A fungus and E. coli bacteria have joined forces to turn tough, waste plant material into isobutanol, a biofuel that matches gasoline’s properties better than ethanol.
University of Michigan research team members said the principle also could be used to produce other valuable chemicals such as plastics.
“We’re hoping that biofuels made in such an efficient way can eventually replace current petroleum-based fuels,” said Xiaoxia “Nina” Lin, assistant professor of chemical engineering and leader of the research.
Gallon for gallon, isobutanol gives off 82 percent of the heat energy gasoline provides when burned, compared to ethanol’s 67 percent. Ethanol also has a tendency to absorb water, corroding pipelines and damaging engines, but isobutanol doesn’t mix easily with water. While ethanol serves as a mixer in the gasoline infrastructure today, many researchers argue that isobutanol could be a replacement.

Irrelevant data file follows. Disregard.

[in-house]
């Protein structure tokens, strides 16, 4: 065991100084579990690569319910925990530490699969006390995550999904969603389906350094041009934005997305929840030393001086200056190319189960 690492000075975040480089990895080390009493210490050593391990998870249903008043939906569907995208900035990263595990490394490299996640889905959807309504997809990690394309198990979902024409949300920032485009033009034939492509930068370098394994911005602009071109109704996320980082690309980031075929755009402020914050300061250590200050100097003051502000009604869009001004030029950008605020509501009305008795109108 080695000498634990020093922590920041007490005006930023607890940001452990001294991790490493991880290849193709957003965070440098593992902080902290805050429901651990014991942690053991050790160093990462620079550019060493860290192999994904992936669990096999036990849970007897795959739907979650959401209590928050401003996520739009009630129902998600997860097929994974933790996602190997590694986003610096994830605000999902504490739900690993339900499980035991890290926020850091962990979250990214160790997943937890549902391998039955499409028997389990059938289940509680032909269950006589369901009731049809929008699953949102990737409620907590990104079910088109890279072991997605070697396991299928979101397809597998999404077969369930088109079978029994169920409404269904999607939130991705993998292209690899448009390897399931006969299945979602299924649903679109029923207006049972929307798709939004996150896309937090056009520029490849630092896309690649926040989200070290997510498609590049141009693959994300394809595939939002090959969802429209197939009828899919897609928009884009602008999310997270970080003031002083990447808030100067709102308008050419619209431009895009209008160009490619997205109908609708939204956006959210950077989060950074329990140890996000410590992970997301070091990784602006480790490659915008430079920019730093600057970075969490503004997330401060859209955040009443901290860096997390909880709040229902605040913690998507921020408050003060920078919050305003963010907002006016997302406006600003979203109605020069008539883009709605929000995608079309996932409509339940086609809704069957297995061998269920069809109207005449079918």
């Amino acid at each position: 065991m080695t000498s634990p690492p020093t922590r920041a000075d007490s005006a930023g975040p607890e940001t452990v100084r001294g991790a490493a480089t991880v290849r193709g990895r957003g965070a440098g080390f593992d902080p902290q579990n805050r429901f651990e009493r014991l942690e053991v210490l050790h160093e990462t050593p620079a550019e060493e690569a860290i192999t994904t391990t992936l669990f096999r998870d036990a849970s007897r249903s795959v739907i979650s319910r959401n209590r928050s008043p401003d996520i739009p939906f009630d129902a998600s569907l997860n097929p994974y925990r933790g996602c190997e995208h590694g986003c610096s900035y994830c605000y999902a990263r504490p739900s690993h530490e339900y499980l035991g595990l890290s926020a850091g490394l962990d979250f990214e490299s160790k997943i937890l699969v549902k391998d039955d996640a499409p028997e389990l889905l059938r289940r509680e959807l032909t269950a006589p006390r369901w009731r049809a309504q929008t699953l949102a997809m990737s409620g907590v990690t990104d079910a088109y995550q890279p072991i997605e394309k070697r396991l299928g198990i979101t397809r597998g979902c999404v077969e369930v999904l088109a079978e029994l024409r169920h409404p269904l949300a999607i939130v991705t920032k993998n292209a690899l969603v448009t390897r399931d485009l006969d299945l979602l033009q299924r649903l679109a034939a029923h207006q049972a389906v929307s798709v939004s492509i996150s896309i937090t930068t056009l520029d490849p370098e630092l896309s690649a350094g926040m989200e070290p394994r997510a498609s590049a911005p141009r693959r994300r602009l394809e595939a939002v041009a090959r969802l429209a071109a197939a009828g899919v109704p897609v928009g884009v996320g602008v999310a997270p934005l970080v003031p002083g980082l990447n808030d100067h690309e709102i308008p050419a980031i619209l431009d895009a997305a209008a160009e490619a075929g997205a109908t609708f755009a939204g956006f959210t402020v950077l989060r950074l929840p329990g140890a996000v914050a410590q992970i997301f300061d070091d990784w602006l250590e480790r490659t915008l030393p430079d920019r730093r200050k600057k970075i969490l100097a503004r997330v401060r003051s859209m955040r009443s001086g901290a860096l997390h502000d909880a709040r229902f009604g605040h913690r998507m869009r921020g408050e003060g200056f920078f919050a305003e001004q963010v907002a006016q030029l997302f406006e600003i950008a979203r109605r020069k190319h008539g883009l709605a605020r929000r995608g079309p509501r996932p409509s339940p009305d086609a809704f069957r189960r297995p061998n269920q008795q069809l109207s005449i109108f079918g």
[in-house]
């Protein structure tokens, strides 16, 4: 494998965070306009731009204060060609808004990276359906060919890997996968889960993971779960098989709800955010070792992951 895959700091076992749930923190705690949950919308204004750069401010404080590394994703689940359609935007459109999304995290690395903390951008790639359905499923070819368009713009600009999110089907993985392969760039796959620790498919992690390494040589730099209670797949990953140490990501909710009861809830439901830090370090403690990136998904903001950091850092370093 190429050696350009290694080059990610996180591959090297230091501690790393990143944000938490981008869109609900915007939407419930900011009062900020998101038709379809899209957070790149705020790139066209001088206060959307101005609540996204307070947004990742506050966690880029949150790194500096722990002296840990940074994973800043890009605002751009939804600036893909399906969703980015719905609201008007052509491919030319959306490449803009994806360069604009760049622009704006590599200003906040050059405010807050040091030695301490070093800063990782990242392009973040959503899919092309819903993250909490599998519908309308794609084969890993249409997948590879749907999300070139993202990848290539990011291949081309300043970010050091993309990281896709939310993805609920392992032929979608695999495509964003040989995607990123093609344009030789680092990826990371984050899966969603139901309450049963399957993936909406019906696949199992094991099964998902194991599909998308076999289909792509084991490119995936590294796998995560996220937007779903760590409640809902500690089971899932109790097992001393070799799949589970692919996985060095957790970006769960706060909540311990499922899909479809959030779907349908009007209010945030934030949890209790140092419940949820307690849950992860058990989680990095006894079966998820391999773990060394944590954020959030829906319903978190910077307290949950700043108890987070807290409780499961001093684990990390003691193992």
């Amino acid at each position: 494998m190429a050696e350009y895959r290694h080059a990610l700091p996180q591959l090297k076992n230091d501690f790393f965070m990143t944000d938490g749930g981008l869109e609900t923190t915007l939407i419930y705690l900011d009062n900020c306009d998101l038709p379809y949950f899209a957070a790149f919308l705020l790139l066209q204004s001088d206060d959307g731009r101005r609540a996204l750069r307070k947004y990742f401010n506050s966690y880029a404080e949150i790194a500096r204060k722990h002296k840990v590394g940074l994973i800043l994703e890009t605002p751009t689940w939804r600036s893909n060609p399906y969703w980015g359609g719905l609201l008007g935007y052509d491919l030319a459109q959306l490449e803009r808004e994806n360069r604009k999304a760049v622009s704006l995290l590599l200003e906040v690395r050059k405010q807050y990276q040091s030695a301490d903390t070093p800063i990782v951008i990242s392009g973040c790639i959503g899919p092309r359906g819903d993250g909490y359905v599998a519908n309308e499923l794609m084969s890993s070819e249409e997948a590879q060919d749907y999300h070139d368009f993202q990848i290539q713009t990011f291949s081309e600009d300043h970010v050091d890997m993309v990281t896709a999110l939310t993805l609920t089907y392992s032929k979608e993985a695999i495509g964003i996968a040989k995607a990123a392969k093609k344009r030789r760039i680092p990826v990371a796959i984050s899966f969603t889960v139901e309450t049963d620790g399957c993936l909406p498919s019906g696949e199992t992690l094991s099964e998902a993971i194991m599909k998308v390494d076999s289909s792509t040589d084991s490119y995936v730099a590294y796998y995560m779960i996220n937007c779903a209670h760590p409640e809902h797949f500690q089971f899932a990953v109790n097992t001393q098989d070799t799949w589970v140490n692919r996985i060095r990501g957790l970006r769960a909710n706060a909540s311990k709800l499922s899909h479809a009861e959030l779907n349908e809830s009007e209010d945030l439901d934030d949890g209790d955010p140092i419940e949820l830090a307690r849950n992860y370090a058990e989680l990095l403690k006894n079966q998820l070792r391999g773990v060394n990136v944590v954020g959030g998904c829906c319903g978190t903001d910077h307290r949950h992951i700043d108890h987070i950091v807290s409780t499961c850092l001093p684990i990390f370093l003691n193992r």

Equally important, this system makes isobutanol from inedible plant materials…
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